Built during the 1920’s, the Congress was designated in 2002 as a Chicago landmark and more recently earned a spot on the National Register of Historic Places.

In April 2013, the city threw the book at the Congress Theater after the latest in a string of failed inspections.

The city’s lengthy motion detailed 26 violations at the theater, including a faulty electrical system, bare electrical cable wires strewn throughout the basement and defective lights.

“Based on the dangerous and hazardous nature of the building code violations, it is clear that the Congress Theater is a public nuisance and the continued operation of the business poses a continued harm to the occupants and the public,” the city’s motion said.

The theater’s ventilation system and a fire curtain tailor-made to prevent a fire from spreading were City Hall’s biggest concerns, but subsequently passed a city inspection.

That prompted a court order reducing occupancy on the theater’s first floor from 4,500 to 3000, and requiring then-owner Eddie Carranza to staff each event with two fire guards to help with overcrowding and guide concertgoers in case of a fire.

Concertgoers were further ordered to remain on the first floor of the theater because the second floor remained closed while staff worked to fix a backup generator.

The theater also agreed to have two fire guards and one stage fire guard at all shows to ensure safety and to guide concertgoers in case of an emergency, according to the order.

Five weeks later, the embattled Congress Theater was stripped of its liquor and business licenses.

It happened after a city hearing officer found the theater violated city codes “because within 12 consecutive months 5 separate incidents occurred on the licensed premises while the establishment was open for business involving acts that violated a state law regulating narcotics or controlled substances.”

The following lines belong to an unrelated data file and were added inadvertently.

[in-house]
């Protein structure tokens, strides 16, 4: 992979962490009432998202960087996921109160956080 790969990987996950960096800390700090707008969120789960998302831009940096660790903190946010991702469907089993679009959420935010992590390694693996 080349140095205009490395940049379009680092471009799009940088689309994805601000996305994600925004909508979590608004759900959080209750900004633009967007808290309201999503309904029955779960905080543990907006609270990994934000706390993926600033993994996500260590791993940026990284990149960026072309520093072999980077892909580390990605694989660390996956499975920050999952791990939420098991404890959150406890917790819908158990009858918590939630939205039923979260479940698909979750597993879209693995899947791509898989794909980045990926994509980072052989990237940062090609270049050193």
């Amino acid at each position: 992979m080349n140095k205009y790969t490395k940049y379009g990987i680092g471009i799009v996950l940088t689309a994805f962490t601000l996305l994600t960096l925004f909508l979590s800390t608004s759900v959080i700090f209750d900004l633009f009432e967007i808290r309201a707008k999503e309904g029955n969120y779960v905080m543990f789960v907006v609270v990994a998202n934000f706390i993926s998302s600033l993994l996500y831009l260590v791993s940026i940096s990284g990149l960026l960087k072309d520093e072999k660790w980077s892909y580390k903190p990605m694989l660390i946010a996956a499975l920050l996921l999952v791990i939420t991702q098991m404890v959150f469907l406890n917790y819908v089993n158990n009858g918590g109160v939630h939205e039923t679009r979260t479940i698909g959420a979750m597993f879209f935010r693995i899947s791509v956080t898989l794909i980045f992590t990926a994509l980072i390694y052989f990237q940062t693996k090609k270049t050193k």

In four disciplinary hearings, the city detailed alleged drug-related incidents and other alleged violations at the popular music venue in Logan Square.

They included allegations that staffers failed to call 911 to report a large fight during a Chief Keef rap concert in April 2012 and didn’t cooperate with police when seven underage concertgoers were let into a concert.

Carranza promised to appeal, but told the Chicago Sun-Times in a text message, “I don’t have the resources and money the city has to keep going on with court hearings.”

“We built a very strong music brand and revived a forgotten theater building. There will be plenty of buyers and operators interested in [taking] over our business,” Carranza wrote.

Carranza suggested then that he was being forced to sell. “The liquor commissioner sent a clear message he has some personal issue with me operating my theater,” he wrote.

The theater closed later that year and has been shuttered ever since.

BobbyS on June 12, 2018 at 9:35 pm

If only The Uptown Theater a few miles away got the same great news from the city. I am afraid it never will. That is the sad news here. Bravo to the Congress!!

DavidZornig on July 6, 2018 at 9:54 am

BobbyS, hop on over the Uptown’s page. Great news awaits…

In the meantime, here’s a current WBEZ piece on the Congress.

BobbyS on July 6, 2018 at 8:33 pm

I heard all about the Uptown and couldn’t be more thrilled..What amazes me so many people think it had clouds & stars in the ceiling… They are confused.

DavidZornig on September 24, 2018 at 3:43 pm

Congress development related article.

Trolleyguy on February 27, 2020 at 11:30 am

An update on that last story is not very positive:

DavidZornig on September 1, 2020 at 1:54 pm

Another update that is not very positive…